It is widely recognized that knowledge is central to economic development. Universities play an amplified role in expanding knowledge economies (Etzkowitz et al., 2000, Porter and Van Opstal, 2001 and von Hippel, 1988) by becoming actively involved in commercializing scientific knowledge (Clark, 1998, Etzkowitz, 2001, Etzkowitz et al., 1998 and Etzkowitz et al., 2000). Scientific knowledge can be transferred to the market in different ways: (a) education and training; (b) contract research; (c) industrial consultancy; (d) licensing; (e) spin-off companies; (f) spin-off joint ventures; and (g) collaborative research (Cripps, Yencken, Coghlan, Anderson, & Spiller, 1999 p11). On the one hand, governments and policy-makers seek direct returns from investment in third-level research by prioritizing licensing (Lambert, 2003) and spin-out activity (Bray and Lee, 2000 and Jensen and Thursby, 2001). On the other hand, industry partners and academics see collaborative research and other forms of industry engagement as more essential (Cohen et al., 2002, D'Este and Patel, 2007, Faulkner and Senker, 1994 and Perkmann and Walsh, 2009). Mowery and Sampat (2006) report that industrial R&D managers attach very little importance to measurable performance-metrics, such as licensing and patents. They describe the “economically important ‘outputs’ of university research” (ibid p212) as soft outputs, those outputs being: (a) scientific and technological information that improves industry R&D efficiency; (b) the use of equipment and instruments by industry; (c) skills or human capital of students and researchers; and (d) collaborations of scientific and technological competences for the diffusion of new knowledge. “[A]cademic research rarely produces ‘prototypes’ of inventions for development and commercialization by industry – instead, academic research informs methods and disciplines employed by firms in their R&D facilities” (Mowery & Sampat, 2006 p 224). Collaborative research refers to projects where universities and businesses work together on shared problems (Martinelli, Meyer, & von Tunzelmann, 2008). Collaborations can be defined as “all forms of agreements between firms, universities, and research institutes whereby two or more organizations share the commitment to research a common goal by pooling their resources and co-ordinating their activities” (European Commission, 2002 p15). As collaborations and, above all, strong prior relationships between organizations impact on the successful transfer of knowledge (Harmon et al., 1997 and Kaufmann and Tödtling, 2001), it is important to study Science-to-Business (S-2-B) interaction for scientific knowledge commercialization. Relationships and interactions have enjoyed increased acknowledgement in marketing literature. Business-to-Business (B-2-B) marketing is concerned with the mutual benefit that all participants gain by being in a long-term relationship and collaborations. The B-2-B literature emphasizes the prominence of interactions in facilitating shared R&D goals (Håkansson, 1982 and Möller and Svahn, 2003). To date research has primarily focused on business relationships within private industry (Dwyer et al., 1987, Håkansson, 1982 and Möller and Svahn, 2003). While acknowledging the role of science partners, most studies focus on B-2-B collaborations and networks (Pittaway et al., 2004) and only look at the benefits for firms. In so doing, current research ignores other collaborators such as public sector participants (Plewa and Quester, 2008 and Rampersad et al., 2010). Thus theoretical insights in B-2-B marketing theory have been driven by the private sector research perspective. Additionally, as previous research has focused on the firm, the mutual benefits that relationships with other parties in collaborative partnerships deliver have been ignored. Similarly, individual benefits for other participants, such as benefits for a university, have also been ignored. By researching collaborations that incorporate the public sector in the form of universities (i.e. S-2-B collaborations), this study therefore addresses a literature gap that is relevant to industrial-marketing researchers. The majority of the B-2-B literature has focused on existing collaborations and networks. There is little research on the establishment of collaborations or management of emerging collaborative networks (Möller and Svahn, 2003 and Möller and Svahn, 2009). Thus, studying how and by whom such S-2-B collaborations are established offers interesting insights that current research has not yet addressed. As the motives to partner with universities have mainly been researched from an industry perspective, this study looks at these issues from the perspective of all collaborating partners on a project including: (a) university researchers (Principal Investigators (PIs)); (b) industry partners; (c) Technology Transfer Office (TTO) managers; (d) government agents; and (e) commercialization or center managers. It addresses the gaps identified in B-2-B marketing literature and to respond to the calls for research on: (1) the process of establishing collaborations in a S-2-B environment; and (2) mutual benefits of such collaborations. In achieving this aim, the study also responds to the call to study multi-party relationships (Plewa and Quester, 2008 and Rampersad et al., 2010).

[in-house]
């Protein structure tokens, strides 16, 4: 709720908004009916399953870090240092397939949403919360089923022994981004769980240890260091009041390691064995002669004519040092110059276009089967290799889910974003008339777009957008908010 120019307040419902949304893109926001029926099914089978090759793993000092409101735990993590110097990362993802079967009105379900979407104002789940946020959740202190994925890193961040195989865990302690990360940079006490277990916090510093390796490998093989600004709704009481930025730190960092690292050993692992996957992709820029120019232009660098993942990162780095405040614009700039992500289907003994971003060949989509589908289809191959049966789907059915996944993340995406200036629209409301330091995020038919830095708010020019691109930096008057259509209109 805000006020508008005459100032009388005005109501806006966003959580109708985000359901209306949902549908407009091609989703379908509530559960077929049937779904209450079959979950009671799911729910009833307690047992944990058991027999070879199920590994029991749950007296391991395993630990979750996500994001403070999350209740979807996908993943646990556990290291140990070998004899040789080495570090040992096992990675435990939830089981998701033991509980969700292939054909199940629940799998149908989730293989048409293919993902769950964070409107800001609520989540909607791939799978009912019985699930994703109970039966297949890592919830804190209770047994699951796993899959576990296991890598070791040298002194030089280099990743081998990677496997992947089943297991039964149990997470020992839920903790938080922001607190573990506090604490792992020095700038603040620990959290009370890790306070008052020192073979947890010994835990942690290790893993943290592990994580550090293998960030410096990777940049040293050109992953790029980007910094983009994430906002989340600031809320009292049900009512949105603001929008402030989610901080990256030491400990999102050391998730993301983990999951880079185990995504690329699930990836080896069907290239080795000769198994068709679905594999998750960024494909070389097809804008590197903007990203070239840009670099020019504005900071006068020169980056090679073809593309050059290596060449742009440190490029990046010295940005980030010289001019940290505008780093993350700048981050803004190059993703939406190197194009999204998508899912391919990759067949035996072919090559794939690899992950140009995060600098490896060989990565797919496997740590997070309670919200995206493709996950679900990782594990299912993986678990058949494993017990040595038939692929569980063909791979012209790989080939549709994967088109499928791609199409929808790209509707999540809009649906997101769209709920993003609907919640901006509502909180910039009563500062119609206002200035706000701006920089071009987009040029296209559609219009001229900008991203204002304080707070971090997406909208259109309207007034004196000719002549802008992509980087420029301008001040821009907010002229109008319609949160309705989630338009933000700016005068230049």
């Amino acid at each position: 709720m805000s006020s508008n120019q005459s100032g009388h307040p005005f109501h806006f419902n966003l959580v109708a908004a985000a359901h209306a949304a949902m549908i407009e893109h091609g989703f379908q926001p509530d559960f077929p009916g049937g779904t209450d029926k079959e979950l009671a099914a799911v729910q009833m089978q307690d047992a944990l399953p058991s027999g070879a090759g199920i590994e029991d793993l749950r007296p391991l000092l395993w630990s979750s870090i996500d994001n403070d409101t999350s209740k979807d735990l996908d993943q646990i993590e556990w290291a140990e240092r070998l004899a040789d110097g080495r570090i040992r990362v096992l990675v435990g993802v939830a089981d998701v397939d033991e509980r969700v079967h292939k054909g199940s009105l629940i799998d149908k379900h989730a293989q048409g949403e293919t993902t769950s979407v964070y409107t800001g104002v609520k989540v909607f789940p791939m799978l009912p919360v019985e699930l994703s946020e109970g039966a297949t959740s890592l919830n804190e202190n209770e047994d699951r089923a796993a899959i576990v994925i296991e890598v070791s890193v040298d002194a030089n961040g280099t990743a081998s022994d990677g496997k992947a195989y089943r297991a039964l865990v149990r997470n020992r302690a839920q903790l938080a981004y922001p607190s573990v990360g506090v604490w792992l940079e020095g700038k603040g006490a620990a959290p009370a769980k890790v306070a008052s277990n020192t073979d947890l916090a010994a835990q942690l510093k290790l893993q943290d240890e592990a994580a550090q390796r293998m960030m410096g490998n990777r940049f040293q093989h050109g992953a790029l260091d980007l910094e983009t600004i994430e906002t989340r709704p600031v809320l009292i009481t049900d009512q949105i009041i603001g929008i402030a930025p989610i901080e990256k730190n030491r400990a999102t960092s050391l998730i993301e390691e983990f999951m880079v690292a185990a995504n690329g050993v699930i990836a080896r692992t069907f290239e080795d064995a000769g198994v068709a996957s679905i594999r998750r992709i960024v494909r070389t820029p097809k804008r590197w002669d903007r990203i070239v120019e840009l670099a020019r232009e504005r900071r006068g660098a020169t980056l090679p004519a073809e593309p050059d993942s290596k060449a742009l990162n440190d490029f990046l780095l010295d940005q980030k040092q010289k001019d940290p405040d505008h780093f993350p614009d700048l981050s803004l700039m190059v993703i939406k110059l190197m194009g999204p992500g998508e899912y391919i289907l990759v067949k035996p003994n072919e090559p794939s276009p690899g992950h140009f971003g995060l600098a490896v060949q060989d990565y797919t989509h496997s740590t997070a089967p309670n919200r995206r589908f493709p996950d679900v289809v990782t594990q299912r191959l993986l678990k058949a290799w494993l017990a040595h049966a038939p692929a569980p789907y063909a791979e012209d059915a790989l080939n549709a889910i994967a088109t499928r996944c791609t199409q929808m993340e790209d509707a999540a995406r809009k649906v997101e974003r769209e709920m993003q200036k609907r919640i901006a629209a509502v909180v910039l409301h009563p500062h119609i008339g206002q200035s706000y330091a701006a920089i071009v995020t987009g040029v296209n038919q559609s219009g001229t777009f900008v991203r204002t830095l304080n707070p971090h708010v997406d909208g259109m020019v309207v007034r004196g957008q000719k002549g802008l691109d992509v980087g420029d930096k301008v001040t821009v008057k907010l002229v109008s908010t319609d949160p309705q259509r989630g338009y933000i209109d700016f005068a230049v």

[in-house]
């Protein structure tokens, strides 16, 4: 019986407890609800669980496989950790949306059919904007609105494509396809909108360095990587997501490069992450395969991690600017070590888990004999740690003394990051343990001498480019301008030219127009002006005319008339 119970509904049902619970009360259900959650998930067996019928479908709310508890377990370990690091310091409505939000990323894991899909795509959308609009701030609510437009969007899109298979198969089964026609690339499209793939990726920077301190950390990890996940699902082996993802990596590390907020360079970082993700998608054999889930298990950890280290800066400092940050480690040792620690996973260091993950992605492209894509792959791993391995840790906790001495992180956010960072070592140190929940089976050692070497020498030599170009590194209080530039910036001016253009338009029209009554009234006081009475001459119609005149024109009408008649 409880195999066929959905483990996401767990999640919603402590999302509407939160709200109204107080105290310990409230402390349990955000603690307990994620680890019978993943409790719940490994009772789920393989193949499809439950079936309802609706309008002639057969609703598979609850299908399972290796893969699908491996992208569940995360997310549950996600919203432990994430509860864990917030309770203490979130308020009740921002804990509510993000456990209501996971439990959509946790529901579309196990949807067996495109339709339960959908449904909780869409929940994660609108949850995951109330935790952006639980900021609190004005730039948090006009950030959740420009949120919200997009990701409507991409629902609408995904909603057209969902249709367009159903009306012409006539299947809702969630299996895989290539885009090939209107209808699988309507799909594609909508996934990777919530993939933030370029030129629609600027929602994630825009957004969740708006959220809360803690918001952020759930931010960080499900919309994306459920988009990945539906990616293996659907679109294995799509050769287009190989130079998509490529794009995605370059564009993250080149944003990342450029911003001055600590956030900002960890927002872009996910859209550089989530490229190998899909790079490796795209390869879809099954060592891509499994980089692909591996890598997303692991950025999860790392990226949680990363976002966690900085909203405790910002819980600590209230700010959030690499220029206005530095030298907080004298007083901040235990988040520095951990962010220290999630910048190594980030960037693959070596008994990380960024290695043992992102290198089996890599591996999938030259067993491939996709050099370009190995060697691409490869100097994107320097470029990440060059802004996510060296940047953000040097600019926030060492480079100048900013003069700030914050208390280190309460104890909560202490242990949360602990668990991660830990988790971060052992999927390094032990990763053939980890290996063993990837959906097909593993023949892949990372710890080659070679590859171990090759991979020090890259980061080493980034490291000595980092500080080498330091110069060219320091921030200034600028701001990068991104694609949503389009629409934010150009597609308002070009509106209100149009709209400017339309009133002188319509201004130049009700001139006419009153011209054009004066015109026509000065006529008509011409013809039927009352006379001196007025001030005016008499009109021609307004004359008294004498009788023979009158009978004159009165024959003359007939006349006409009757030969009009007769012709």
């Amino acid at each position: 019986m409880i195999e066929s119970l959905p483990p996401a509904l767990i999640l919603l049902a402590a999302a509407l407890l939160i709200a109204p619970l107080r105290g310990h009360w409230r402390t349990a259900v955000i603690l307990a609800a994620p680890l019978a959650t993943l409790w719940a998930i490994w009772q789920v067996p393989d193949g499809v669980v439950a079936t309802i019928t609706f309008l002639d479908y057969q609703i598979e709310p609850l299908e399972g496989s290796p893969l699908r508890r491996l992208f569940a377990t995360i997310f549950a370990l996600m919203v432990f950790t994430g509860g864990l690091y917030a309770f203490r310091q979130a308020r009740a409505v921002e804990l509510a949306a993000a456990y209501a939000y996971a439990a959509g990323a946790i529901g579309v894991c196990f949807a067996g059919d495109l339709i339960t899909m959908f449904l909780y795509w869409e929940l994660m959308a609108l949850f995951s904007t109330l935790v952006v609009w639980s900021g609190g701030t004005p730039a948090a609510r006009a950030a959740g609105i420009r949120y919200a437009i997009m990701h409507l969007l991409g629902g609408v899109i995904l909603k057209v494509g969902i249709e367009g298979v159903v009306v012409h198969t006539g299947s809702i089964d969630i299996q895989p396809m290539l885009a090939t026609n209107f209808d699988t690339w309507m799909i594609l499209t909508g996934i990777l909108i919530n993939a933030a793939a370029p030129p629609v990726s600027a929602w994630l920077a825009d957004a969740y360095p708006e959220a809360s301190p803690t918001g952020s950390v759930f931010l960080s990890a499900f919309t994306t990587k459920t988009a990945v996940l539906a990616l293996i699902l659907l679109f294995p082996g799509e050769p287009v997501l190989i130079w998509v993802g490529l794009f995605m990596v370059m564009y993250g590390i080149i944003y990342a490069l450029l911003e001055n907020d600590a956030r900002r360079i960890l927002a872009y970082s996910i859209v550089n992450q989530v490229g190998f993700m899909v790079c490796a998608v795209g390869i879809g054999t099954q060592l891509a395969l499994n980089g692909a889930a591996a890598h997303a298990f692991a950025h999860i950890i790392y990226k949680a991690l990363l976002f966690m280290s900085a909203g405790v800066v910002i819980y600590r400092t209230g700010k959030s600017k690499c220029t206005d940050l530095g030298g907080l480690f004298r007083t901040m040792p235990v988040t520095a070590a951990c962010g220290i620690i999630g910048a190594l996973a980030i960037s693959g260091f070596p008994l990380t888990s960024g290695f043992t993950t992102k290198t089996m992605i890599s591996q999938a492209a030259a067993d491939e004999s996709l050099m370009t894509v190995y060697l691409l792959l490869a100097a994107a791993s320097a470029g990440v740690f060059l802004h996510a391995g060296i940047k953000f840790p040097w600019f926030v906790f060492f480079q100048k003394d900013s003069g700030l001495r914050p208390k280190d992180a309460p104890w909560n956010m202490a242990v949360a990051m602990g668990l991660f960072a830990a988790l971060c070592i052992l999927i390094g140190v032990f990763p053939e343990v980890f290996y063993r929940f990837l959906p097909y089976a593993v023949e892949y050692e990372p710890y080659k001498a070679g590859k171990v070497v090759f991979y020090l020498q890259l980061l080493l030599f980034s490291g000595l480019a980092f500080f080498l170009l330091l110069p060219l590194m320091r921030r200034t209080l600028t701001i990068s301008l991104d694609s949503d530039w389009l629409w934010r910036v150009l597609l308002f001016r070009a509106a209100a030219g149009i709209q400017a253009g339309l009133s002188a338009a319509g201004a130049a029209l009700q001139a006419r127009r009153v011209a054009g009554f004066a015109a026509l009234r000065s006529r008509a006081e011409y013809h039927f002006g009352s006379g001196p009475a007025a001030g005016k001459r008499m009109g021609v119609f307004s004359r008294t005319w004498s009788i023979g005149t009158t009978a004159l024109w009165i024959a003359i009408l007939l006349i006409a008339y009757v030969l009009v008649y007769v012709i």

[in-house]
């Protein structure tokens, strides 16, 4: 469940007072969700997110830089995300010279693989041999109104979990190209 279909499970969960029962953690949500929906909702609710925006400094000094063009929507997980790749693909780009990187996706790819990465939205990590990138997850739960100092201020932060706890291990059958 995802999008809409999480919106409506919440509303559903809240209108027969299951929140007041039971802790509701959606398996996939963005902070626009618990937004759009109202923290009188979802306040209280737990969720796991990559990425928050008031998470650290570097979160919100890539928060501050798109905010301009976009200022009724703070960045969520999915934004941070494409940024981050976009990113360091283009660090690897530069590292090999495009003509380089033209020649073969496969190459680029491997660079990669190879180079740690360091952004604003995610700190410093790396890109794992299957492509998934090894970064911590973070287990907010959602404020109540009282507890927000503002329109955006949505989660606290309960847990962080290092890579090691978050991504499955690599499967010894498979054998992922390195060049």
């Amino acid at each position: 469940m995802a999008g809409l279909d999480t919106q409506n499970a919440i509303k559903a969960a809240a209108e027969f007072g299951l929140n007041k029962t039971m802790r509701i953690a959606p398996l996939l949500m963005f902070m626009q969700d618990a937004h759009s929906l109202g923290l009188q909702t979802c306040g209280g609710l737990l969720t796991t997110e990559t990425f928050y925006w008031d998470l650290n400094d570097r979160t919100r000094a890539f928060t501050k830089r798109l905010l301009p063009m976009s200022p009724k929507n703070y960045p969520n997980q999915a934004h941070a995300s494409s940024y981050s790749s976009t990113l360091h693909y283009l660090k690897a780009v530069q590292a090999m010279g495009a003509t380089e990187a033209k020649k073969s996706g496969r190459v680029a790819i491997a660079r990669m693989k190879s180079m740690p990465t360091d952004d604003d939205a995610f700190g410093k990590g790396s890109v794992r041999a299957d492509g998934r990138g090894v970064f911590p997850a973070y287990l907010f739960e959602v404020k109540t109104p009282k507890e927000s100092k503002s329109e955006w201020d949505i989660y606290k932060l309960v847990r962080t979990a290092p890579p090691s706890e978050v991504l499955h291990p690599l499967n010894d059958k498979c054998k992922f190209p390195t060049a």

نتیجه گیری انگلیسی
The study finds that the PI plays an important role in the establishment of S-2-B collaborations for scientific knowledge commercialization. The PI initiates contacts or, where an industry partner initiates contact, the PI is the key reason for the industry partner's initiative. The PI has to show a willingness to collaborate with industry. Prior research indicates that recognition within the scientific community is a major motiving factor for scientists (Siegel, 2003, Siegel et al., 2003 and Siegel et al., 2004). Therefore, encouraging scientists to publish should not be difficult. Encouraging an interest in collaboration, however, is more difficult to achieve as it may not be an important motive for researchers. While O'Connor and McDermott (2004) report the challenges firms face in encouraging their employees to engage in collaborative radical innovation projects, this study outlines that the university encounters similar challenges in encourage PIs to work towards collaborative projects in general. It was also observed that PIs with industry experience have an advantage in the contact initiation process as their previous experience will have generated a ready-made list of relevant contacts. The findings show that B-2-B marketing constructs help to explain how S-2-B collaborations are established. Satisfaction is based on both a cognitive and affective evaluation process of technology and service (the commercialization process) and the relationship quality. Satisfaction results from an assessment of economic and/or psychosocial aspects of the business relationship between collaborators and a university. In particular, industry partners evaluate: (a) professionalism; (b) timing; (c) market and industry awareness of the PI and center; and (d) realistic evaluation and feasibility of IP and project. While these criteria appear to be peculiar to industry partners, all partners stressed the importance of: (a) communication; (b) research output and quality; and (c) relationship quality. Relationship quality, as added value, becomes particularly important when other universities are able to provide similar knowledge. The findings propose that trust, commitment and a favorable attitude deriving from first experiences or past collaborations contribute to the creation of loyalty. Loyalty exists if the collaborators show the first signs of a lower intention to change and if they consider using the service of the university or working with the industry again. This manifests where industry partners continue to want to collaborate with a certain PI or center. Indeed, the study finds that industry partners become loyal to PIs. This is also the case for TTO managers who want to continue working with certain PIs. Likewise, PIs are committed and have an enduring desire to maintain valued relationships with industry partners, TTO managers and government agents. The importance of relationships between individuals, rather than inter-organizational relationships, is therefore highlighted in the study. As such loyalty in a S-2-B context is consistent with B-2-B marketing where loyalty evolves through long-term coevolution between partners and is based on retention and mutual benefits. The transition from loyalty to retention takes place when a favorable attitude, acceptance of the university (more particularly, key university employees), trust and commitment actually result in recommendations or re-use of the service by industry partners or recommendation of other participants (e.g. TTO managers, Government agents). Retention is the most important objective of relationship success. Relationship success and retention contribute to scientific knowledge commercialization due to repeat information, physical or financial transactions. A “demonstration effect,” whereby previous collaboration success is leveraged, is also evident from the interviews. This effect refers to the ability to build improved collaborations where collaborators show a higher willingness to invest and create new knowledge due to satisfaction with the previous relationship and process. Retention thus influences the development of advanced collaborations by facilitating repeat projects. The findings suggest that retention is a catalyst for developing collaborations which facilitate innovation and a higher likelihood of scientific knowledge commercialization success. These findings accord with research on university–industry partnerships of Powell and Grodal (2006) who suggest that, as trust and cognitive understanding requiring time to develop, the influence of collaboration on innovation depends on previous interactions and relationship building. They further cite examples that more radical innovation is facilitated from close and persistent interaction. Close relationships are also believed to overcome cultural differences between academic researchers and industry partners (Mowery & Sampat, 2006). One explanation that Powell and Grodal (2006) provide is that such strong relationships better enable the transfer of tacit knowledge. Such continuous collaborations then accord with the views of industrial-marketing scholars who argue that the relationship is the most important aspect in achieving mutual goals (Dwyer et al., 1987) and that trust and commitment are the most important aspect for relationship success (Morgan & Hunt, 1994). These marketing scholars further acknowledge that collaborations facilitate innovation (Håkansson, 1982, Möller and Svahn, 2003, Porter and Ketels, 2003 and Story et al., 2009). However, there is an important caveat in relation to the length and breadth of university–industry partnerships. Powell and Grodal (2006), while acknowledging the importance of collaborations, point out that if collaborations are too closed and no new members get access to the collaborations, participation can hamper innovation and thereby invention and exploitation.